Saturday, June 2nd was National Trails Day. I can’t say that I knew that, but I did “hit the trail” yesterday anyway. One of my motorcycles is a dual-sport bike, basically a street legal dirt bike, and I put it to both uses Saturday afternoon.
The trip took me to a few different trail heads north of Mandan. Not only did I visit the Square Buttes from the western side of the river, but I also stopped in to visit my friends who are setting up for the Price Hare Scramble race, which sadly I won’t be entering because of church. I wish those things were held on Saturdays! Then I ventured north to the Cross Ranch State Park for a bit, taking photos along the way.
The pictures I got were pretty cool, I’ll probably be posting them over the next few days. In my opinion, the land north of Mandan is some of the most beautiful country North Dakota has to offer, especially now that everything is so green. It’s a long drive on a thumping dirt bike, but that makes it easy to deal with the gravel road and the dirt trails! The last thing I wanted to do when I got back, however was sit down…
Who says winter has to put a stop to motorcycle racing? This is a shot from a while back when I was turning laps on an ice course with several friends. (It was also before I went to Bob’s Photo and got a decent camera.) The location and identities of the guys will remain undisclosed because of one simple reason: lawsuits.
There are quite a few local guys who spike up their tires and race on the ice every winter. We plowed a course on a frozen body of water, put up cones to mark the corners, and then went nuts. Every now and then the racing would stop, people would grab shovels, and we’d go groom the corners. Those spikes shred the ice in a hurry, and we’d get drifts of ice in the corners that needed to be cleared for better traction. But it had to be kept secret…why?
The particular property we were using is privately owned. We had permission from the owner to be there, it was an invite only event, and that’s the way it has to stay. The reason is to protect the gracious landowner from a lawsuit should somebody come out uninvited, injure themselves, and suddenly decide it wasn’t their fault. It’s a shame, but in these 50 United Litigious States we live in, it’s a fact of life.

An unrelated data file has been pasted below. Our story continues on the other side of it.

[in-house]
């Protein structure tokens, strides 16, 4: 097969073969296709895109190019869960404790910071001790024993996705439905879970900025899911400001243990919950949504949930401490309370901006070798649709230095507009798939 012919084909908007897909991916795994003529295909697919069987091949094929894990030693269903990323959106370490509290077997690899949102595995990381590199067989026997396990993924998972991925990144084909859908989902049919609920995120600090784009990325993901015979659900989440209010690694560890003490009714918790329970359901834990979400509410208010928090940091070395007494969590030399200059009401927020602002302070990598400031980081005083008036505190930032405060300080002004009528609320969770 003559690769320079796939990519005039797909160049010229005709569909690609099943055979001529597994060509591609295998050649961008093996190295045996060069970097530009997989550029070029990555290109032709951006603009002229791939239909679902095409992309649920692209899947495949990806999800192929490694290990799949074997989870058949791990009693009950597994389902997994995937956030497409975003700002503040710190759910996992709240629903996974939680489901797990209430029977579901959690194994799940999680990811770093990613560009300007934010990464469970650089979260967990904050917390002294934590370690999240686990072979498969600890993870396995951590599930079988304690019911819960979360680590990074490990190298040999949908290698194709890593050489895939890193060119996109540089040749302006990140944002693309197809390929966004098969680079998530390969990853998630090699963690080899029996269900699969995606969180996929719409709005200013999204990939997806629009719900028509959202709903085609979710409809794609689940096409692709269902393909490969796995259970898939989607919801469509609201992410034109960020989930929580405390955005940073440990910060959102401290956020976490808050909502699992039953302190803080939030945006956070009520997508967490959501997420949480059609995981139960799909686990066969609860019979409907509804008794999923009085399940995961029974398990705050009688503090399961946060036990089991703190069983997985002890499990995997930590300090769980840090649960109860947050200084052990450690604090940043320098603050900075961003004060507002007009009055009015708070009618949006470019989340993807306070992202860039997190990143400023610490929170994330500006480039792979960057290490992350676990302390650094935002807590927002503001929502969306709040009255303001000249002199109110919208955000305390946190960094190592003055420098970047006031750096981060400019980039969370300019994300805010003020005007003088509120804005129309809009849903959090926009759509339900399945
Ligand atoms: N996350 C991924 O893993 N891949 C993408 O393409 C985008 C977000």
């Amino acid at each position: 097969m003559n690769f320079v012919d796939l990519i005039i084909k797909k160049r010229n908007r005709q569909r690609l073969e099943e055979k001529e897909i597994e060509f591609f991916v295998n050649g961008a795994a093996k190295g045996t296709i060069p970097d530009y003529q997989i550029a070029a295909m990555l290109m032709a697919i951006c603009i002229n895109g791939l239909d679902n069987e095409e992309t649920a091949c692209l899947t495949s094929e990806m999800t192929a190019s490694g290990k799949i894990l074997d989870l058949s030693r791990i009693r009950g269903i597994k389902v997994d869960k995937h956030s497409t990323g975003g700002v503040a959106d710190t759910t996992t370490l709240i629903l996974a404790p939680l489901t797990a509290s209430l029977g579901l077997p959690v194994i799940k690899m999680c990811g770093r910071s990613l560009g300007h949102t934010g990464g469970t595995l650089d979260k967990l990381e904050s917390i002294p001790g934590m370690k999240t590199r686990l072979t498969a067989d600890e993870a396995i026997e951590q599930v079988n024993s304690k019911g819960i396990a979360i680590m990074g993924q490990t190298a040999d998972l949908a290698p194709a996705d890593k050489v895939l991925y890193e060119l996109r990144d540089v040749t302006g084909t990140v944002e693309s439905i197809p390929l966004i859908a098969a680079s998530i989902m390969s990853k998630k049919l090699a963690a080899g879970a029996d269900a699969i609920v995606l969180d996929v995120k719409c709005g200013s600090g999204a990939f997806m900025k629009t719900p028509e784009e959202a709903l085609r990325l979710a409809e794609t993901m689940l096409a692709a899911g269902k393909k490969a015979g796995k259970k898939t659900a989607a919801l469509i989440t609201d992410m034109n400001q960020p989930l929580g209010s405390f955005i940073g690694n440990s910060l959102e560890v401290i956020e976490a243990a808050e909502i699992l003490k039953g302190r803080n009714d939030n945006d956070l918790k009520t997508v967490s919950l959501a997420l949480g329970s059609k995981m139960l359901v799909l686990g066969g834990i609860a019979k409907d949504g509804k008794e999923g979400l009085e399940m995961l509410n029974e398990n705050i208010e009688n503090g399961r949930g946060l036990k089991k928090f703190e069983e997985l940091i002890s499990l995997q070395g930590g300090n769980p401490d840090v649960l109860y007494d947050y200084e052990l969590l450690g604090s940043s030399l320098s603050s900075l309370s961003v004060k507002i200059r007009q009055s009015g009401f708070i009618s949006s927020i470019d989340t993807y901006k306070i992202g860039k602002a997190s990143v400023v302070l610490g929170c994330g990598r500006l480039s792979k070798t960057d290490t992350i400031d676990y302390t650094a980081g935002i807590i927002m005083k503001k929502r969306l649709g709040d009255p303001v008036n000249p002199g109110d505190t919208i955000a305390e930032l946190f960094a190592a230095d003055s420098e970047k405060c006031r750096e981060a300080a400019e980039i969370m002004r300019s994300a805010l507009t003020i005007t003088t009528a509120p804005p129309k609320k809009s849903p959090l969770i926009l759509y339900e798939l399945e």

It’s a lot like the off-road course east of town on the MME hill. It’s marked No Trespassing, but for certain folks it’s open for use, as long as we keep a signed waver in the filing cabinet in the trucking company office. For most of us it’s a no-brainer…we try to go as fast as we can on a particular piece of dirt or ice, and any consequences belong solely to the rider. Sadly, many people don’t think that way, and for that reason a lot of fun has to be kept within a tightly knit group of riders.
This was a bittersweet day for the families of fallen soldiers in North Dakota. Some of those giving testimony in favor of House Bill 1040, which prohibits protesting near funerals or related activities, have had to endure some pretty nasty circumstances. That’s what sadly made this bill, now law, necessary.
As I’m sure everybody knows, a group from Westboro Baptist Church (which is not a Baptist church, they just claim it) was up here to protest funerals in North Dakota. I don’t recall them having the guts to set foot on sovereign tribal land, however…hopefully they didn’t. These people claim a weird mixture of twisted and perverted Old and New Testament theologies with rancid hate and come up with the tactic of protesting funerals across the country. What they don’t tell you is that they’re also licensed attornies just waiting for some outraged patriot to lay a hand on them. Thankfully we haven’t had any such cases here, although it does require a lot of personal restraint.
That’s where the Patriot Guard riders
come in. While this picture from last June doesn’t convey how many people actually stand in attendance for the Patriot Guard, at least it shows that the families of fallen soldiers do not stand alone. It just goes to show that patriots can band together and honor our nation’s soldiers and their loved ones with actions, not just words.
So now, with this bill becoming law, protests like the ones I’ve decribed and stood to block are illegal. Will that make them stop? I sure hope so. Regardless, I’m sure the Patriot Guard riders will still stand in attendance to honor and pay respect to fallen soldiers and their loved ones whenever they’re called to do so.